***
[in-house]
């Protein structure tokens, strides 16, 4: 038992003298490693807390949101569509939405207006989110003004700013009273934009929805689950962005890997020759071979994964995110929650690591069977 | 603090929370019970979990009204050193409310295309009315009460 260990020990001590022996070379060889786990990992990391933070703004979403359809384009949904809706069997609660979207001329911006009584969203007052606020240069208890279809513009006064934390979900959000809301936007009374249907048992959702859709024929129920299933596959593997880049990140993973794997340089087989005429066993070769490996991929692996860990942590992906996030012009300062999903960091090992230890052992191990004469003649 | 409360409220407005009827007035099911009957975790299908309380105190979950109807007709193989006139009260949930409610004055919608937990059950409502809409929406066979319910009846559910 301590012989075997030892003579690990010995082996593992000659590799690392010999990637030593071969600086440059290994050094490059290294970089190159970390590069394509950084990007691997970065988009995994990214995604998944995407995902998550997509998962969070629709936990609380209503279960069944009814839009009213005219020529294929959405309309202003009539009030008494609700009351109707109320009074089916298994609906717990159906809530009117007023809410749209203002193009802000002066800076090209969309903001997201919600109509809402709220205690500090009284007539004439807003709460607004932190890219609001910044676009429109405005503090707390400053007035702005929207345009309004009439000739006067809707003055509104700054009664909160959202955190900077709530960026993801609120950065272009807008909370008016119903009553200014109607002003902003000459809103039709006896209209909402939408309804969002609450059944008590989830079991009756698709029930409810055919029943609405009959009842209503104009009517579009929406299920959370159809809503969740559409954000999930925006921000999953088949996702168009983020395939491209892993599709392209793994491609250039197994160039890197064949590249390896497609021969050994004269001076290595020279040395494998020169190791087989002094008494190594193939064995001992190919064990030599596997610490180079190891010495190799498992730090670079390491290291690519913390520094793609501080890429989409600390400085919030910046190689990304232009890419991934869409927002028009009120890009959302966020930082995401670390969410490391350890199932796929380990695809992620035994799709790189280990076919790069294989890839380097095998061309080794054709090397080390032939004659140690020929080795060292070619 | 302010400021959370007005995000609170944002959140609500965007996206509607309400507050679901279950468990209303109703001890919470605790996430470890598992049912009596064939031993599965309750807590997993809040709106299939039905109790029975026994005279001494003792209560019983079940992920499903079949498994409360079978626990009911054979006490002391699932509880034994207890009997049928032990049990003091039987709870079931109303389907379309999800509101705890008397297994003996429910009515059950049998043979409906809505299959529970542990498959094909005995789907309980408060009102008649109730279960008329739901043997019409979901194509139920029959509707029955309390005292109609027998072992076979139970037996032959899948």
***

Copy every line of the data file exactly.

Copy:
[in-house]
């Protein structure tokens, strides 16, 4: 038992003298490693807390949101569509939405207006989110003004700013009273934009929805689950962005890997020759071979994964995110929650690591069977 | 603090929370019970979990009204050193409310295309009315009460 260990020990001590022996070379060889786990990992990391933070703004979403359809384009949904809706069997609660979207001329911006009584969203007052606020240069208890279809513009006064934390979900959000809301936007009374249907048992959702859709024929129920299933596959593997880049990140993973794997340089087989005429066993070769490996991929692996860990942590992906996030012009300062999903960091090992230890052992191990004469003649 | 409360409220407005009827007035099911009957975790299908309380105190979950109807007709193989006139009260949930409610004055919608937990059950409502809409929406066979319910009846559910 301590012989075997030892003579690990010995082996593992000659590799690392010999990637030593071969600086440059290994050094490059290294970089190159970390590069394509950084990007691997970065988009995994990214995604998944995407995902998550997509998962969070629709936990609380209503279960069944009814839009009213005219020529294929959405309309202003009539009030008494609700009351109707109320009074089916298994609906717990159906809530009117007023809410749209203002193009802000002066800076090209969309903001997201919600109509809402709220205690500090009284007539004439807003709460607004932190890219609001910044676009429109405005503090707390400053007035702005929207345009309004009439000739006067809707003055509104700054009664909160959202955190900077709530960026993801609120950065272009807008909370008016119903009553200014109607002003902003000459809103039709006896209209909402939408309804969002609450059944008590989830079991009756698709029930409810055919029943609405009959009842209503104009009517579009929406299920959370159809809503969740559409954000999930925006921000999953088949996702168009983020395939491209892993599709392209793994491609250039197994160039890197064949590249390896497609021969050994004269001076290595020279040395494998020169190791087989002094008494190594193939064995001992190919064990030599596997610490180079190891010495190799498992730090670079390491290291690519913390520094793609501080890429989409600390400085919030910046190689990304232009890419991934869409927002028009009120890009959302966020930082995401670390969410490391350890199932796929380990695809992620035994799709790189280990076919790069294989890839380097095998061309080794054709090397080390032939004659140690020929080795060292070619 | 302010400021959370007005995000609170944002959140609500965007996206509607309400507050679901279950468990209303109703001890919470605790996430470890598992049912009596064939031993599965309750807590997993809040709106299939039905109790029975026994005279001494003792209560019983079940992920499903079949498994409360079978626990009911054979006490002391699932509880034994207890009997049928032990049990003091039987709870079931109303389907379309999800509101705890008397297994003996429910009515059950049998043979409906809505299959529970542990498959094909005995789907309980408060009102008649109730279960008329739901043997019409979901194509139920029959509707029955309390005292109609027998072992076979139970037996032959899948």